This is the season when “wings” come into their own. Oh, we enjoy them all year round as bar food, appetizers and even as snacks. But there’s something about a good football game, especially the “Big One,” that insists on buckets-full of hot wings and cold beer. I’m fairly flexible when it comes to my wings. I’ll take them just about any way you offer them to me – drummies or flats – especially when you’re doing the cooking. As a certified foodie, though, I do have my preferences.
Standard Buffalo-style Wings are deep-fried, unbreaded. I know, fried foods for some are a no-no. But there’s just no getting around that. After a crispy run in the fryer, the wings are tossed in a mixture that almost always consists of melted butter and a vinegar based hot sauce. Really simple. Accompaniments, as you know, are usually comprised of icy cold celery sticks and a creamy blue cheese dressing. This balances the spiciness of the sauce.
Now, that’s the basic recipe. I like it a lot. From there, though, you can really allow your imagination to run – or fly, since we’re talking wings – rampant. And that usually peaks my interest when food is concerned. I’ve been known to fry, toss in sauce, and then fry again. I end with another coating in sauce. This produces a more intense flavor and extra crispness that I really enjoy. Some of my friends like to dust the wings with flour before frying. They claim that it helps the sauce adhere much better. OK by me. A little flour never hurt anyone. Others will marinate the wings in buttermilk with a few drops of hot sauce. They then proceed to coat the wings in breadcrumb before frying. When all is crunchy and done, the wings take a tumble in the sauce. I have to admit, I like this one a lot. The texture of the breadcrumb coating adds another dimension to the wings, and the sauce holds fast to it.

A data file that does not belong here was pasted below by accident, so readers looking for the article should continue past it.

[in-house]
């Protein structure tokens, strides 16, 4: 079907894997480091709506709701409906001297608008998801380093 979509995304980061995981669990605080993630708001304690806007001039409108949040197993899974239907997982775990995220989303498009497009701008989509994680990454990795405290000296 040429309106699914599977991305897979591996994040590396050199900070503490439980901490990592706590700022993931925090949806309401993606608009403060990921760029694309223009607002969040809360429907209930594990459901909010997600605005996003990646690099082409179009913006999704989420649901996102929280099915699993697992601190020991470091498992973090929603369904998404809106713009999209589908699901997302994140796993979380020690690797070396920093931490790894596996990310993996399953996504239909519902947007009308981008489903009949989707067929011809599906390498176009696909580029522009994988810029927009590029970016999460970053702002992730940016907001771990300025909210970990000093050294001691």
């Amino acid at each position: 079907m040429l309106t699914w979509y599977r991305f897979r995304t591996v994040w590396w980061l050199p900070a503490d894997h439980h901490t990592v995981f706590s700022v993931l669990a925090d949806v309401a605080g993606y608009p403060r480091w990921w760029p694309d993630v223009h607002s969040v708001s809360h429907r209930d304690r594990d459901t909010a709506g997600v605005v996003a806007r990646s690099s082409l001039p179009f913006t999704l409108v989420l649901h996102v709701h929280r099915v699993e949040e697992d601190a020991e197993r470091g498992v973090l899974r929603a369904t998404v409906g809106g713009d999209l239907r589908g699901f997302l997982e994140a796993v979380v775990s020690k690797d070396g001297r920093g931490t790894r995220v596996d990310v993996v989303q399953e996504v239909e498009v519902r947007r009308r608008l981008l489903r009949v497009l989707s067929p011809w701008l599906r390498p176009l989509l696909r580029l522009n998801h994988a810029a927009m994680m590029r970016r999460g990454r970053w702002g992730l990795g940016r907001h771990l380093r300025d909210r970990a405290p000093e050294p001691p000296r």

No one says you have to stick with a vinegar based hot sauce here. You really can go with anything you like, especially when it’s nice and spicy. Asian inspired sauces are particularly adaptable to wings. Usually soy sauce based, I’ve tasted everything from fresh ginger to Five Spice to Szechuan chili pepper in these versions. With extra sauce for dipping, they’re mighty good. Or you can go with Tex Mex inspired ingredients, including chili powder and lots of heat from Serrano or jalapeno peppers. The hotter the better for me. You can even add a little sweetness to your sauce by including some honey in the mix. I’ve tried that with a spicy mustard sauce. A nice contrast.
Before I head off, I should mention that my cousin likes to bake her wings. Says it satisfies both her tastes and her sensibilities. They’re actually quite good. Lots of marinating and basting ensures concentration of flavor. Keep an eye on them, though. You want just the right doneness. Offer a good dipping sauce and everyone will enjoy.
The game is just about to start. I’ve got my bowl of wings, an icy beer, and my honey sitting right next to me. I ask you…what could be better?